Fleece liners are the heaviest but warmest type of liner. They’re often used in cold weather or as an extra layer inside a mummy bag.
Synthetic insulated liners (like ThermoLite) are also quite warm but more expensive. They’re usually made with hollow-core fibres that trap heat in a similar way to down.
Sleeping bag liner shapes
Many brands make liners in a a variety of different shapes—similar to sleeping bags. So, if you have a mummy-shaped sleeping bag, you may want to consider a mummy-shaped liner to get a more snug fit.
However, rectangular or even square liners are often more versatile because you can use them in any type of sleeping bag. You may just have a little extra fabric around your feet if you’re using it in a mummy bag.
Some brands also make semi-rectangular liners that are tapered at the feet to reduce excess fabric. These can be a good middle ground if you want more of a fitted liner but don’t want to go for a true mummy shape.
What sleeping bag liner is best?
There are tons of options out there at a variety of different price points, but Elise and I are big fans of Sea to Summit’s line of sleeping bag liners. In fact, we’ve had so much success with them that we wouldn’t use anything else.
Liners for warm weather
These liners are best for camping in the summer. They may add a very small boost of warmth, but don’t count on that to make up for a sleeping bag that’s lacking.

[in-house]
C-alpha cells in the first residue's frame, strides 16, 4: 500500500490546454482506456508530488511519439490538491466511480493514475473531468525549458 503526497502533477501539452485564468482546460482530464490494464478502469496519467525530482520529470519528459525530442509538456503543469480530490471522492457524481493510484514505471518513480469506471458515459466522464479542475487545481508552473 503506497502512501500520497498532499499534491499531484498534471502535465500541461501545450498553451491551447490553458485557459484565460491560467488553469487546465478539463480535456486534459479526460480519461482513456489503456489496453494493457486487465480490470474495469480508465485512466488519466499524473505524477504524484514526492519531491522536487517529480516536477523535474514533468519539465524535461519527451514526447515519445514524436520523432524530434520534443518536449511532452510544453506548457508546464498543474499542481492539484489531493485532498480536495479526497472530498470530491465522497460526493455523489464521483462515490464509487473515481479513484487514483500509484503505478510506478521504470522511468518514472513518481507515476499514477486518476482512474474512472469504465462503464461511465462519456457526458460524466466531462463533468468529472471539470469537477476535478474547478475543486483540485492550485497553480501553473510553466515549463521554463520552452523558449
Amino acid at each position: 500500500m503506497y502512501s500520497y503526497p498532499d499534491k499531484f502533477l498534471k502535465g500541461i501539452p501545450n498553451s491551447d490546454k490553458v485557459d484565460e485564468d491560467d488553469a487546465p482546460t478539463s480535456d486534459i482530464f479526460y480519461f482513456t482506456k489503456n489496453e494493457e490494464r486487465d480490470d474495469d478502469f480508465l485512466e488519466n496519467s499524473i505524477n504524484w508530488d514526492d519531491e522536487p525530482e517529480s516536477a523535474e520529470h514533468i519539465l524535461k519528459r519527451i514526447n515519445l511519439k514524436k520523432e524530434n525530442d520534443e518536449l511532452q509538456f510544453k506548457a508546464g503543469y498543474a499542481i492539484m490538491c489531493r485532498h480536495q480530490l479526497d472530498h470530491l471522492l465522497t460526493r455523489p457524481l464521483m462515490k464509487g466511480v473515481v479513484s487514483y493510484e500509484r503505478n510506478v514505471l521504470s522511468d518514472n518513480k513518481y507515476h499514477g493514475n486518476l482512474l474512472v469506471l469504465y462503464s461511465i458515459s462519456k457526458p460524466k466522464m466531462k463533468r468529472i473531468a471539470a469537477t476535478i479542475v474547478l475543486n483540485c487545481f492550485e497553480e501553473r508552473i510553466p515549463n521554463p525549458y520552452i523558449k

“Coolmax” is a type of polyester fabric that’s designed to wick moisture away from your body and keep you cool. It’s often used in sportswear for this reason.
The Sea to Summit Adaptor Coolmax weighs just 280 grams and comes in two shapes—mummy and rectangle. Since it’s a summer liner, you also have the option of getting it with built-in Insect Shield, which helps keep mosquitos away.
Best for: Camping in hot and humid weather.
This silk liner is made with high quality ripstop silk with a little bit of stretch and a few degrees of added warmth, making it ideal for staying warm in summer weather when temperatures are a bit cooler at night.
It packs down small and weighs just about 130 grams.
Best for: Ultralight backpacking.
This liner is made from 70% cotton and 30% silk, making it feel like you’re sleeping in cozy bedsheets with a high thread count. It’s just 160 grams, so it’s great for ultralight backpackers and campers.
However, it’s more for comfort and may not add much warmth to your sleeping bag.
Best for: Sleeping comfortably in a sleeping bag that’s already quite warm on its own.